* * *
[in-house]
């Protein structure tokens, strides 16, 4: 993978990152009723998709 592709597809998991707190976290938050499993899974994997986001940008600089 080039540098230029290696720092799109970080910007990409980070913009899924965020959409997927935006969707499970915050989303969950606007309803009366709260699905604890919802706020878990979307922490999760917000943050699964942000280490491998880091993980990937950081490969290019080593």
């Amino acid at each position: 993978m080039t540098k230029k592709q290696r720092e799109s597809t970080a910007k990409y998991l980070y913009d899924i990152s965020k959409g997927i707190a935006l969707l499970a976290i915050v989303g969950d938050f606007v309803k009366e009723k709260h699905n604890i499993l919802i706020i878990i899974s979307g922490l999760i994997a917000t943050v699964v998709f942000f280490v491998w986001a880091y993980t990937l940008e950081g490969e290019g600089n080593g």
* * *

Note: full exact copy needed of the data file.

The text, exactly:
[in-house]
């Protein structure tokens, strides 16, 4: 993978990152009723998709 592709597809998991707190976290938050499993899974994997986001940008600089 080039540098230029290696720092799109970080910007990409980070913009899924965020959409997927935006969707499970915050989303969950606007309803009366709260699905604890919802706020878990979307922490999760917000943050699964942000280490491998880091993980990937950081490969290019080593």
């Amino acid at each position: 993978m080039t540098k230029k592709q290696r720092e799109s597809t970080a910007k990409y998991l980070y913009d899924i990152s965020k959409g997927i707190a935006l969707l499970a976290i915050v989303g969950d938050f606007v309803k009366e009723k709260h699905n604890i499993l919802i706020i878990i899974s979307g922490l999760i994997a917000t943050v699964v998709f942000f280490v491998w986001a880091y993980t990937l940008e950081g490969e290019g600089n080593g």